Mumbai, India's financial capital, on Monday began accepting riders on the country's first monorail two years behind schedule and which was designed to reduce urban traffic congestion, local media reported.

The monorail operates on a route 8.9 kilometers (5.5 miles) long and was inaugurated on Saturday by Maharastra state's top official, Prithviraj Chavan, but it was not until Sunday morning that Mumbai residents could ride it for the first time, according to NDTV television.

The new public transportation system cost $480 million to build and connects the areas of Wadala and Chembur in the eastern part of the metropolis with trains making stops every 15 minutes at seven stations between 7 a.m. and 3 p.m.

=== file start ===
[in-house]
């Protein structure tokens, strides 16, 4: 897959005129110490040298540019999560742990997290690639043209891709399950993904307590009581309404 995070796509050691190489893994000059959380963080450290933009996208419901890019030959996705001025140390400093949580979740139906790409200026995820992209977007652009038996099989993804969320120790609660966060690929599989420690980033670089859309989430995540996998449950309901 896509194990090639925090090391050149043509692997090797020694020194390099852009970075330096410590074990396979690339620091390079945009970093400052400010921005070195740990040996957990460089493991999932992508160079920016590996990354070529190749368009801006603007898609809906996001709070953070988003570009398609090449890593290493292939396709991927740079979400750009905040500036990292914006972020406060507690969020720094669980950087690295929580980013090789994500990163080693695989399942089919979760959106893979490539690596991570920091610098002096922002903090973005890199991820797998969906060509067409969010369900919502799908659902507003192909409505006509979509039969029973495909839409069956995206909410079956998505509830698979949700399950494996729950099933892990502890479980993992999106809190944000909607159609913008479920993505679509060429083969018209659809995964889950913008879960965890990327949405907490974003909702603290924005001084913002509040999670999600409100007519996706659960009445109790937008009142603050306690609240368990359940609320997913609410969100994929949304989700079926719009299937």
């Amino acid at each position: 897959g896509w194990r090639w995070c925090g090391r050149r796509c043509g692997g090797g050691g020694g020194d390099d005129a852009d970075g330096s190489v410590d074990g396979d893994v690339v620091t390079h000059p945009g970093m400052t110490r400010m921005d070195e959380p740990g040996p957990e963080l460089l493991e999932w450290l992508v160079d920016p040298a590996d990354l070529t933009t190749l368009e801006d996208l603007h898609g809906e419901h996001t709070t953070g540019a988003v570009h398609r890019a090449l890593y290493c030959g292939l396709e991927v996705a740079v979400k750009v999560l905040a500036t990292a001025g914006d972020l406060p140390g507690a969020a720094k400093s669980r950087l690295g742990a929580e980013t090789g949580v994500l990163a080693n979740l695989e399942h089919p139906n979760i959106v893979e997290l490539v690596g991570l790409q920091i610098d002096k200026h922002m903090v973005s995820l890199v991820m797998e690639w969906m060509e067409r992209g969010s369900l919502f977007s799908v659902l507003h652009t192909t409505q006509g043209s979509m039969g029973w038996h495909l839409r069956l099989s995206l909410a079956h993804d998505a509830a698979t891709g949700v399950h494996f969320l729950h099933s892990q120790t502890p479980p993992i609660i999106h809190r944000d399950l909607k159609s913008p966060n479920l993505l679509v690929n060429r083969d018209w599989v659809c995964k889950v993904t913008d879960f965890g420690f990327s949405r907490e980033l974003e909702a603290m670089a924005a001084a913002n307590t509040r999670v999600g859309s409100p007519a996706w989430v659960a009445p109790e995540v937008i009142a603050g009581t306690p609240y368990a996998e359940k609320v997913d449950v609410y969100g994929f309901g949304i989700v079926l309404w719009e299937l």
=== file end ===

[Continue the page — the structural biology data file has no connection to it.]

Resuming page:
When the project, which was begun five years ago, is completed in 2015, it will consist of 20 km (12.5 mi.) of track connecting the southern and eastern portions of the city. Each metro train with its blue, green and pink cars will be able to transport 560 passengers.

Despite being India's economic heart, Mumbai has an antiquated infrastructure, its roadways are heavily congested and the number of passengers riding on its urban train system is triple the stated capacity. EFE